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May 2017 - Flammable, Combustible & Ignitable Liquid Classification According to NFPA, FM Global and DOT

The Department of Transportation (DOT), NFPA and FM Global are very different in how they classify flammable, combustible & ignitable liquids.

NFPA 30, Flammable and Combustible Liquids Code, is updated on a three year cycle with its latest revision being in 2015.

FM Global Data Sheet (FMGDS) 7-29, Ignitable Liquids Storage in Portable Containers was last revised in 2014. The Data Sheet can be updated on an as needed basis.

NFPA 30 defines a flammable and combustible liquid as follows:

Flammable liquids have closed-cup flash points below 100℉ and vapor pressures not exceeding 40 psia at 100℉ (thus excluding liquefied petroleum gases, liquefied natural gases and liquefied hydrogen).

Flammable liquids are referred to as Class 1 liquids, and are subdivided as follows:

Combustible liquids have closed-cup flash points at or above 100℉. They are referred to as either Class II or Class III liquids and are subdivided as follows:

The current liquid classification scheme followed by the U.S. Transportation Code and U.N. Transportation & DOT classify these products as follows:

A flammable liquid's flashpoint is the minimum temperature at which sufficient vapor is liberated to form a vapor-air mixture that will ignite and propagate a flame away from the ignition source - flash fire, not continuous combustion.

FMG DS 7-29 uses the term ignitable liquid, which is defined as any liquid that has a measurable fire point. They do not use the terms combustible liquid or flammable liquid. Also, the term flashpoint always refers to the closed-cup flashpoint unless stated otherwise. The ignitable liquids are categorized by flash point throughout FMG DS 7-29. Different protection criterion is provided based on the flash point of the liquid, container type and container size the liquid is stored in.

HAZMAT (Flammable / Combustible / Ignitable) Liquid rooms are one of the most expensive $/sq. ft. rooms in a facility. Properly identifying what should be stored in the HAZMAT Liquid room and what should be stored in the general warehouse can be most challenging.

Flashpoint is not the only trigger to identify flammable liquids. Another important liquid specification is viscosity, which is measured in centipoise (cps). If a liquid has a cps of 10,000 or greater it should be considered as a solid and can be stored in the general warehouse. To give an idea honey has a cps of 10,000. Items such as pastes and caulking, which may have a low flashpoint would be considered solids and can be stored in the general warehouse. Below is an example of some products and the cps.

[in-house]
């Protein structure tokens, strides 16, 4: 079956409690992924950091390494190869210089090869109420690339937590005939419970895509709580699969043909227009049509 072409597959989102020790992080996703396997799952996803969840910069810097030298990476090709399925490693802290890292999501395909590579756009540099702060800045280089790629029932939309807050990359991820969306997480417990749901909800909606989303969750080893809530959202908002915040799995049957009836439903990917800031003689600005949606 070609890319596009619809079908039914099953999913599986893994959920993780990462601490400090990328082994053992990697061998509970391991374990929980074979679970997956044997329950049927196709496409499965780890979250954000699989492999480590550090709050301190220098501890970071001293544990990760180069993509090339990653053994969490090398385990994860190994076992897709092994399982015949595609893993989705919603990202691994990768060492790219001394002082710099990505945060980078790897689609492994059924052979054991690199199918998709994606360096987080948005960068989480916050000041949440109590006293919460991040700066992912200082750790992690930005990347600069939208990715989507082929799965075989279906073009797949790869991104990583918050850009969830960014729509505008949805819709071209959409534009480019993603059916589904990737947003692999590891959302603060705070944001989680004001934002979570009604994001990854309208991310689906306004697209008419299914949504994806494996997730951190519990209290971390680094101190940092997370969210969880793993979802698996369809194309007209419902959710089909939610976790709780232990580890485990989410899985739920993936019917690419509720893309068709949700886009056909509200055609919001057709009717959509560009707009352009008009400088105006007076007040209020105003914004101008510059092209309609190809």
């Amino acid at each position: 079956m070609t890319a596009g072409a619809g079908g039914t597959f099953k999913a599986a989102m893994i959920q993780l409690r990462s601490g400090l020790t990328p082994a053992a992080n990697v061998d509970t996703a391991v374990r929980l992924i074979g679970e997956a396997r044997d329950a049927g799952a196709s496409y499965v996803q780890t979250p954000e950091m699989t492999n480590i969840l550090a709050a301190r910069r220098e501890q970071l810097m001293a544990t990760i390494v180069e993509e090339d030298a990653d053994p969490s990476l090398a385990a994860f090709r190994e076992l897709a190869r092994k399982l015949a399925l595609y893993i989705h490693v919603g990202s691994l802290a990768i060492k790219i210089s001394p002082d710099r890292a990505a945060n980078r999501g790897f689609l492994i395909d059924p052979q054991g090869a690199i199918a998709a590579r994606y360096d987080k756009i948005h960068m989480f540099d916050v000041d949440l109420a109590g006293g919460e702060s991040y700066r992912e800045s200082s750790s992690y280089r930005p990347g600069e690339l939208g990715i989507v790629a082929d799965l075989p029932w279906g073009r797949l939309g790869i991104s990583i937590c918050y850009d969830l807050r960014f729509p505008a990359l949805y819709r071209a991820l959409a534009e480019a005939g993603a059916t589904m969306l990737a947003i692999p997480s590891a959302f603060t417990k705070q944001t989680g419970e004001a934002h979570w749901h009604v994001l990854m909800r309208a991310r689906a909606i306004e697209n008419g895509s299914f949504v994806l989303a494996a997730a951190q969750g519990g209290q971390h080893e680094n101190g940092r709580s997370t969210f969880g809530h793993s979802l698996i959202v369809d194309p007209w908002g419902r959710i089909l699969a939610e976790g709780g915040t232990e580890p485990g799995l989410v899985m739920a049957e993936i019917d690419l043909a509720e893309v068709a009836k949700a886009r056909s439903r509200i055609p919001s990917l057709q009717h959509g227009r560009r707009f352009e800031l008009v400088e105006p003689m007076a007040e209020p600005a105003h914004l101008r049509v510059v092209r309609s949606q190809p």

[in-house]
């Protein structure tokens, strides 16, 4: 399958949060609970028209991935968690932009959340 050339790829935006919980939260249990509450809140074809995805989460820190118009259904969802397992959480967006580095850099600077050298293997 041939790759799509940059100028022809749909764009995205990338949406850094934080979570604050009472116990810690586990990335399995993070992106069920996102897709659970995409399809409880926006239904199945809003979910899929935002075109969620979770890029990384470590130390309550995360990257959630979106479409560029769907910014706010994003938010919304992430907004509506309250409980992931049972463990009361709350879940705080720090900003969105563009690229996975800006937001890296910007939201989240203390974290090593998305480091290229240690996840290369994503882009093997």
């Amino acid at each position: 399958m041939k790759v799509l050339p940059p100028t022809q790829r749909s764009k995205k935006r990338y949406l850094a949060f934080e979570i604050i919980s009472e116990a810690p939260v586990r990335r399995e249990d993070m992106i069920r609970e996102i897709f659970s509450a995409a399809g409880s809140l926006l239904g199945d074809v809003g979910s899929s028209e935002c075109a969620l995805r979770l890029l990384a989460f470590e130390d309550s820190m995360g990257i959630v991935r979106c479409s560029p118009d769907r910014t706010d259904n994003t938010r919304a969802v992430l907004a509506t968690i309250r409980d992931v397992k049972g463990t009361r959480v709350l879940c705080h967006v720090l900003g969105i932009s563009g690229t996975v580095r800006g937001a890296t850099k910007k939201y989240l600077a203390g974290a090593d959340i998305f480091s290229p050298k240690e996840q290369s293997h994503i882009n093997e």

Approximate Viscosities of Common Materials
(At Room Temperature 70℉)


Viscosity in Centipoise


1 cps


3 cps

SAE 10 Motor Oil

85-140 cps

SAE 20 Motor Oil

140-420 cps

SAE 30 Motor Oil

420-650 cps

SAE 40 Motor Oil

650-900 cps

Castrol Oil

1,000 cps


5,000 cps


10,000 cps


25,000 cps


50,000 cps

Peanut Butter

250,000 cps

Other items that can be considered as items to be stored in the general warehouse are kits. For example first aid kits might be all plastic and paper but contain an alcohol wipe that has a low flashpoint. The wipe has an insignificant amount of alcohol and the overall commodity should be considered a solid.

HAZMAT rooms may require containment of drainage per NFPA 30 and FMG DS 7-29. One of the main differences between the two standards is that FM treats all the ignitable liquids in the room to need containment and or drainage whereas NFPA does not require Class IIIB combustible liquids to require containment / drainage. Therefore NFPA allows Class IIIB combustible liquids to be stored in the general warehouse as long as they are properly protected in accordance with NFPA 30.

Analyzing HAZMAT commodity classifications of flammable / combustible / ignitable liquids is challenging. Once the products are correctly classified the next step is determining the proper protection per NFPA or FMG standards. Risk Logic is very experienced and can help in your commodity classification as well as the fire protection design of your HAZMAT storage room.